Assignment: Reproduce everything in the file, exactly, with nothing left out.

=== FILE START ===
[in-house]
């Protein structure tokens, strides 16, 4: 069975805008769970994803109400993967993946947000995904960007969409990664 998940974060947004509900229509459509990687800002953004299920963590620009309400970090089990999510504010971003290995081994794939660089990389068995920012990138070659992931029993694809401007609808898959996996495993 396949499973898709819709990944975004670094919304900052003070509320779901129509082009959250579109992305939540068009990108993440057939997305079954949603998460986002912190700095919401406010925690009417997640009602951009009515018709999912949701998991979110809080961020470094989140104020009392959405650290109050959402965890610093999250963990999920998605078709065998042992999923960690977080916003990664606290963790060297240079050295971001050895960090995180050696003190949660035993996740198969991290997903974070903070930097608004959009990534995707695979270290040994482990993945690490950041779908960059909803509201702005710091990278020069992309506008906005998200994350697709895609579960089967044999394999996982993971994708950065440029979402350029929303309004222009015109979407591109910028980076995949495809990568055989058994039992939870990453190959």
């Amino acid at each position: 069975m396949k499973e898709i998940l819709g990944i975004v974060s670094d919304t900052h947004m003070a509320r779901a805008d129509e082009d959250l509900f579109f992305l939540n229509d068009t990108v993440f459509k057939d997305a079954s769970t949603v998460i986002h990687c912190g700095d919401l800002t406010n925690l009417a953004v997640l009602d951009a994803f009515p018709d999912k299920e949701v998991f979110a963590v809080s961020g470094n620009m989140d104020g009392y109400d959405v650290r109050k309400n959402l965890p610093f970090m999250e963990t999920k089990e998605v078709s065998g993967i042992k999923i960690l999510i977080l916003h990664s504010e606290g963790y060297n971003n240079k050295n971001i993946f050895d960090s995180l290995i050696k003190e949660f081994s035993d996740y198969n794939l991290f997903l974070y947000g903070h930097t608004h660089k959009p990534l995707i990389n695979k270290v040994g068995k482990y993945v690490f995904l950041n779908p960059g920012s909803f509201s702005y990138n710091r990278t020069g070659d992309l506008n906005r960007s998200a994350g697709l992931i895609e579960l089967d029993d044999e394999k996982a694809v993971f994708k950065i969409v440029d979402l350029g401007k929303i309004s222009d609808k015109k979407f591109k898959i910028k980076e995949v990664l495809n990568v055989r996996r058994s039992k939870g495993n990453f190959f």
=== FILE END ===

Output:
[in-house]
């Protein structure tokens, strides 16, 4: 069975805008769970994803109400993967993946947000995904960007969409990664 998940974060947004509900229509459509990687800002953004299920963590620009309400970090089990999510504010971003290995081994794939660089990389068995920012990138070659992931029993694809401007609808898959996996495993 396949499973898709819709990944975004670094919304900052003070509320779901129509082009959250579109992305939540068009990108993440057939997305079954949603998460986002912190700095919401406010925690009417997640009602951009009515018709999912949701998991979110809080961020470094989140104020009392959405650290109050959402965890610093999250963990999920998605078709065998042992999923960690977080916003990664606290963790060297240079050295971001050895960090995180050696003190949660035993996740198969991290997903974070903070930097608004959009990534995707695979270290040994482990993945690490950041779908960059909803509201702005710091990278020069992309506008906005998200994350697709895609579960089967044999394999996982993971994708950065440029979402350029929303309004222009015109979407591109910028980076995949495809990568055989058994039992939870990453190959």
């Amino acid at each position: 069975m396949k499973e898709i998940l819709g990944i975004v974060s670094d919304t900052h947004m003070a509320r779901a805008d129509e082009d959250l509900f579109f992305l939540n229509d068009t990108v993440f459509k057939d997305a079954s769970t949603v998460i986002h990687c912190g700095d919401l800002t406010n925690l009417a953004v997640l009602d951009a994803f009515p018709d999912k299920e949701v998991f979110a963590v809080s961020g470094n620009m989140d104020g009392y109400d959405v650290r109050k309400n959402l965890p610093f970090m999250e963990t999920k089990e998605v078709s065998g993967i042992k999923i960690l999510i977080l916003h990664s504010e606290g963790y060297n971003n240079k050295n971001i993946f050895d960090s995180l290995i050696k003190e949660f081994s035993d996740y198969n794939l991290f997903l974070y947000g903070h930097t608004h660089k959009p990534l995707i990389n695979k270290v040994g068995k482990y993945v690490f995904l950041n779908p960059g920012s909803f509201s702005y990138n710091r990278t020069g070659d992309l506008n906005r960007s998200a994350g697709l992931i895609e579960l089967d029993d044999e394999k996982a694809v993971f994708k950065i969409v440029d979402l350029g401007k929303i309004s222009d609808k015109k979407f591109k898959i910028k980076e995949v990664l495809n990568v055989r996996r058994s039992k939870g495993n990453f190959f």